Martin pointed to a provision of the policy stating that, “The Company [i.e., Federal Insurance] shall not be liable for Loss on account of any Claim against an Insured . . . based upon, arising from or in consequence of the liability of others assumed by any Insured under any written or oral contract or agreement; provided that this Exclusion . . . shall not apply to the extent that . . . the liability was assumed in accordance with or under the agreement or declaration of trust pursuant to which the Plan was established.”  Martin argued that this clause indicated that the policy was intended to cover indemnity obligations under the trust

agreement.  However, the court determined that this exception to the exclusion for contractually assumed liabilities only applied if the claim was a covered Wrongful Act by an Insured in the first place.  In other words, if an Insured committed a Wrongful Act in connection with a contractually assumed liability, coverage would be available if the contractual assumption occurred via the trust agreement, but not otherwise.  In contrast, if there was no Wrongful Act committed by an Insured, issues of contractual assumption and the trust agreement exception would not need to be considered, since no coverage was available.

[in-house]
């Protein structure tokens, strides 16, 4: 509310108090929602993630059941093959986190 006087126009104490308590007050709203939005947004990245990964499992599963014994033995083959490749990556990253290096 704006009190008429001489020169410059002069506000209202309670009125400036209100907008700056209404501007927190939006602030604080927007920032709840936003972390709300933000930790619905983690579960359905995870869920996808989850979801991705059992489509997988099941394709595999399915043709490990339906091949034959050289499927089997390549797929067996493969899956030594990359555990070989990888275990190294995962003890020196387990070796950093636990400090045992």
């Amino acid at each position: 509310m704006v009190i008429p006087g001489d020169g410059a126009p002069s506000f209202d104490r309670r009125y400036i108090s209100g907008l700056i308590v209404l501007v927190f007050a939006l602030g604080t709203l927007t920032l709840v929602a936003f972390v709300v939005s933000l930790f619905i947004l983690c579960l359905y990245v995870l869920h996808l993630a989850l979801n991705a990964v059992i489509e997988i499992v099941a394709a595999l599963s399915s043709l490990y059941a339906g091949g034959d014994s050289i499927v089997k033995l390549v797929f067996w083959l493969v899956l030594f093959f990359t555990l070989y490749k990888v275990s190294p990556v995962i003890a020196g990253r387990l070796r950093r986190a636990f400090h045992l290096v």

Next Steps 

The Fifth Circuit’s decision is one decision by one court.  The Fifth Circuit opted not to publish the decision formally, limiting its precedential value.  Furthermore, the decision in Martin was based on the specific wording of the policy at work in that case, and on Texas law regarding the proper construction of insurance contracts.  For all of these reasons, the Martin case cannot be taken as an indication that insurance coverage is unavailable for indemnity obligations as a general matter.  However, the outcome of this case nonetheless points to the importance of understanding the scope of fiduciary liability insurance coverage.  In light of the principles articulated in Martin, plan sponsors should:

  • Review their fiduciary liability insurance policies to determine the scope of their coverage.